Evans once said, “I’d never have made it if I hadn’t got out of town.” But, in the fall of 1952, having been helped by the Windy City to attain a national reputation, Evans returned from Chicago to the Twin Cities for good. Hattery told me the reason he came back was simple: “This was his home.”
It did not take long for Evans to get back into the Minnesota swing of things. Evans assembled a band and played everywhere. (“Jazz doesn’t know where it is and doesn’t care,” Evans once said.) He toured the upper Midwest in a Univ. of Minn. Concert and Lecture Series. Hattery said, “His mission in life was really to recreate the old jazz and he felt very strongly about that. In fact, he loved to do concerts where he could do a little bit of history of jazz along with it, explaining who wrote the piece and information about it.”
A Downbeat story by Will Jones on Nov. 18, 1953, was headlined, “Doc Evans Finally Rates as a Hometown Hero.” The story: “Suddenly it’s most fashionable to be a Doc Evans fan in the Twin Cities. And since Minneapolis is home to Evans, he couldn’t be happier. He never liked the idea of leaving home to go to Chicago or New York to make a buck at the thing he knows best.” The story highlighted a most successful series called “Doc Evans Dixieland Concerts” held that past summer at the Walker Art Center courtyard, which attracted overflow audiences. Hattery called this series “phenomenal,” with guest performers and themes. Evans shared his knowledge and talents in this way for eight years.
On April 10, 1954, Evans celebrated the 25th anniversary of his Carleton graduation with a concert at a packed Great Hall. Accompanying Doc on cornet were Knocky Parker on piano and Lucas on drums. This concert was recorded as Classic Jazz at Carleton by Soma Recording Company of Minneapolis.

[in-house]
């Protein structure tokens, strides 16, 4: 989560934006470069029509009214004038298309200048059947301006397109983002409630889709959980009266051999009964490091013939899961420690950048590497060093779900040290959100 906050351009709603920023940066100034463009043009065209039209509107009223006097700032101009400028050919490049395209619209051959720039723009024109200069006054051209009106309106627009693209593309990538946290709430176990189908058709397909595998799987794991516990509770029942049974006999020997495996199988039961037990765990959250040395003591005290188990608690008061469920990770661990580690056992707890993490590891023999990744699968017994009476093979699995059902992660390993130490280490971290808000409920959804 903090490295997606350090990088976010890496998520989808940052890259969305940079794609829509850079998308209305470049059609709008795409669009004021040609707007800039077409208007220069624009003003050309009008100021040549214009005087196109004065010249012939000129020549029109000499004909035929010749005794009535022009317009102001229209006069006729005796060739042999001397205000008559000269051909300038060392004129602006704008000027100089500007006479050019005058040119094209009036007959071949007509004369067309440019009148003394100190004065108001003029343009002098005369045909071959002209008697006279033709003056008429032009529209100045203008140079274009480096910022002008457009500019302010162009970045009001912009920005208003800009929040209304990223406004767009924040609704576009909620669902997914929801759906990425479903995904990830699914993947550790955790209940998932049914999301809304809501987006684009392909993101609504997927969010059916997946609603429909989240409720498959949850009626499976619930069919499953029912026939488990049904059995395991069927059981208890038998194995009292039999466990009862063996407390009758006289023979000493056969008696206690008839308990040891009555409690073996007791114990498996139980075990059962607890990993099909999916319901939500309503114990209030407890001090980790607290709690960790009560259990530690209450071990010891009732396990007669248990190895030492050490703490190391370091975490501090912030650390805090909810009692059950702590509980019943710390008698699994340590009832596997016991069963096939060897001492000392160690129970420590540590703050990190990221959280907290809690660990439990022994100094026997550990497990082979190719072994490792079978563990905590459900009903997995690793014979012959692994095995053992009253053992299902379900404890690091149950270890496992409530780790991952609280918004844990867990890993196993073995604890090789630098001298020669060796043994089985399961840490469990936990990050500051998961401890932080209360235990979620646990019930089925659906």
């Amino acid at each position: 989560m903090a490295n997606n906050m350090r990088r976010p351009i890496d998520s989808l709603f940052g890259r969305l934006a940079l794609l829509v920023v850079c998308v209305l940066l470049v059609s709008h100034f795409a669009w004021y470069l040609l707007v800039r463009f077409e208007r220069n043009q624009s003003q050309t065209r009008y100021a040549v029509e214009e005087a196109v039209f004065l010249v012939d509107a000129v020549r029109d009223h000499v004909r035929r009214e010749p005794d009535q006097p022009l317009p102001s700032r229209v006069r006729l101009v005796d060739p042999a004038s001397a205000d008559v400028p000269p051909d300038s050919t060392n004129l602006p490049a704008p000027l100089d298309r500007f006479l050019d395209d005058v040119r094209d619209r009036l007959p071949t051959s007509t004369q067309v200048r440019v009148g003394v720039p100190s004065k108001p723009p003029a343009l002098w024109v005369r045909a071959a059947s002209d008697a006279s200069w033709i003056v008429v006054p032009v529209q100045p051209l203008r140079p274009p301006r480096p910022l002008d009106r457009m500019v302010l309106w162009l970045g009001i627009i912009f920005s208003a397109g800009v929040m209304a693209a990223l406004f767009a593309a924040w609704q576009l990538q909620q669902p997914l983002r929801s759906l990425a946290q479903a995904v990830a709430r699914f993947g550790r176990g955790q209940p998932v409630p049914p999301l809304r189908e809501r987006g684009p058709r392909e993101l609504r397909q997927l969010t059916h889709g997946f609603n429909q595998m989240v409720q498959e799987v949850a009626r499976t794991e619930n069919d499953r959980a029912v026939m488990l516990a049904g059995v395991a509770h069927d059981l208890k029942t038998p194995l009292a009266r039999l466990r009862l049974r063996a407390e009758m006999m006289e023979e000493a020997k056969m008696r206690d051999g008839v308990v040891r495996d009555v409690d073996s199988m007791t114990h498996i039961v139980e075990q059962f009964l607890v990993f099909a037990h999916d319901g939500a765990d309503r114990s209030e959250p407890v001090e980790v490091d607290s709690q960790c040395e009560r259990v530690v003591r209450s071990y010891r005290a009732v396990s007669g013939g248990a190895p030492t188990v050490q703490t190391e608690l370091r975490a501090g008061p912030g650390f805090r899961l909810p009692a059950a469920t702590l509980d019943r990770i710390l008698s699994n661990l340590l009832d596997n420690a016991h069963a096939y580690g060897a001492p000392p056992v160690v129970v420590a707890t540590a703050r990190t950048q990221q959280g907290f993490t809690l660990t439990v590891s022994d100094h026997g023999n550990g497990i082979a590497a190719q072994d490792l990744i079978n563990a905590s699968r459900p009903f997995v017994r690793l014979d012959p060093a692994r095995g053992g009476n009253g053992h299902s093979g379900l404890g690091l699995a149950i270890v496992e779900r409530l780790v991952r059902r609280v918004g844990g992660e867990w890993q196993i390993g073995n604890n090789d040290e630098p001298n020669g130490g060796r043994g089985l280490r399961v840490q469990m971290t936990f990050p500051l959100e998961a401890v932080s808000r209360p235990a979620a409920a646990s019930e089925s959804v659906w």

Eleanor Pumper met her future husband late in 1954. A native of S. Minneapolis and a graduate of South High, she had met Evans’ drummer, Red Maddock, at a La Crosse, Wisconsin, performance while she was attending Winona State College. Two years later, after working a 3:30 to midnight shift at Snyder’s Drugstore in Minneapolis, she was walking with friends down Hennepin Avenue and heard “this wonderful music coming out of Williams Bar and we went in.” She recognized Maddock and “he recognized me or at least he pretended to, and I was later introduced to Doc. I went back there a few times and then he asked me out.”
Despite the disparity in their ages, romance bloomed quickly. She “liked the fact that he had been a teacher, a lecturer, I liked his music and his looks. He had a wonderful personality.” They were married July 18, 1955. (Their rings were purchased in Northfield at the jewelry story of Evans’ friend, Cort Lippert.) The couple lived in Bloomington, with a cabin in Grand Marais, just off the Gunflint Trail, and had three sons, Jeff, Allan and Mark. Hattery told me Evans was a very good family man, “interested in having them all play an instrument.” Jeff played violin, Allan played trumpet and Mark viola. The home was filled with collections of all sorts of music.
In July of 1958, Evans opened his own nightclub in Mendota called the Rampart Street Club, with only Dixieland music allowed. There was a sign, “Please do not mention modern jazz when people are eating!” The club closed in December of 1961. The month before, on Nov. 12, Doc Evans played with a traditional jazz trio at a Northfield Arts Guild event, which also featured a progressive jazz trio of Carleton students, including Northfield native Peter Basquin on piano. After separate sets, the trios combined to prove “traditional and modern jazzmen do have some things in common,” according to the Northfield News. Hattery thinks this might be the only time Evans appeared on a bill with modern jazz.